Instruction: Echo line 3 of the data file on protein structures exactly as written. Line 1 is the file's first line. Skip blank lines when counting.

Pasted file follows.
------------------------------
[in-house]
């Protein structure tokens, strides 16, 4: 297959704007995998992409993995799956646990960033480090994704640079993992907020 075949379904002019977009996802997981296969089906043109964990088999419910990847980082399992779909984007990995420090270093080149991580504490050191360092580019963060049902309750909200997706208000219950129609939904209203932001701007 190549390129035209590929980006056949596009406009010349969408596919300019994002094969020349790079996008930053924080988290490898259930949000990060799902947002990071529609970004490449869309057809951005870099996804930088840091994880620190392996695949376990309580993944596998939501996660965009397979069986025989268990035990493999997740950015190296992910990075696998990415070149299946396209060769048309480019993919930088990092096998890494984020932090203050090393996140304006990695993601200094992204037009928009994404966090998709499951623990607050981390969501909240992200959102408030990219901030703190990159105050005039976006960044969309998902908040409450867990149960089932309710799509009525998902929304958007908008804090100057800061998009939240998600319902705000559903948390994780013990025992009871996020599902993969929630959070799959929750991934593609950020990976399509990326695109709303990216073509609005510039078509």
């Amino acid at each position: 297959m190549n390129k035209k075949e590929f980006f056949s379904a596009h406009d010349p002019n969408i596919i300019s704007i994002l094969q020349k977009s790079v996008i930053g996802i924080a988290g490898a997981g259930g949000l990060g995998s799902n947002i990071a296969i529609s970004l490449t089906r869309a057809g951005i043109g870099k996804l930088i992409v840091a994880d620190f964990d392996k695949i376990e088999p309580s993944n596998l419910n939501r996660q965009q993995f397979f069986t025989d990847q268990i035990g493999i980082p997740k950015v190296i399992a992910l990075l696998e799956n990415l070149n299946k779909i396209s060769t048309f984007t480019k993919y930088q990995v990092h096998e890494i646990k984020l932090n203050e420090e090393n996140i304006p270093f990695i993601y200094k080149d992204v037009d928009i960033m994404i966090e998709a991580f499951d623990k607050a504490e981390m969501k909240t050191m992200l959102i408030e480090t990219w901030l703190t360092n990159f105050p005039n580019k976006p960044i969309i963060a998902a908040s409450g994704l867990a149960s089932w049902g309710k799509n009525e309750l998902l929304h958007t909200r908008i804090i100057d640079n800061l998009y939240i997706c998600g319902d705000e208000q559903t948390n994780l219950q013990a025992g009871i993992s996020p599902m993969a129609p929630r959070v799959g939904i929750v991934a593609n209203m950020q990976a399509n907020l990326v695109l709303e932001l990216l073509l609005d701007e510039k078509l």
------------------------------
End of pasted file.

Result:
């Amino acid at each position: 297959m190549n390129k035209k075949e590929f980006f056949s379904a596009h406009d010349p002019n969408i596919i300019s704007i994002l094969q020349k977009s790079v996008i930053g996802i924080a988290g490898a997981g259930g949000l990060g995998s799902n947002i990071a296969i529609s970004l490449t089906r869309a057809g951005i043109g870099k996804l930088i992409v840091a994880d620190f964990d392996k695949i376990e088999p309580s993944n596998l419910n939501r996660q965009q993995f397979f069986t025989d990847q268990i035990g493999i980082p997740k950015v190296i399992a992910l990075l696998e799956n990415l070149n299946k779909i396209s060769t048309f984007t480019k993919y930088q990995v990092h096998e890494i646990k984020l932090n203050e420090e090393n996140i304006p270093f990695i993601y200094k080149d992204v037009d928009i960033m994404i966090e998709a991580f499951d623990k607050a504490e981390m969501k909240t050191m992200l959102i408030e480090t990219w901030l703190t360092n990159f105050p005039n580019k976006p960044i969309i963060a998902a908040s409450g994704l867990a149960s089932w049902g309710k799509n009525e309750l998902l929304h958007t909200r908008i804090i100057d640079n800061l998009y939240i997706c998600g319902d705000e208000q559903t948390n994780l219950q013990a025992g009871i993992s996020p599902m993969a129609p929630r959070v799959g939904i929750v991934a593609n209203m950020q990976a399509n907020l990326v695109l709303e932001l990216l073509l609005d701007e510039k078509l």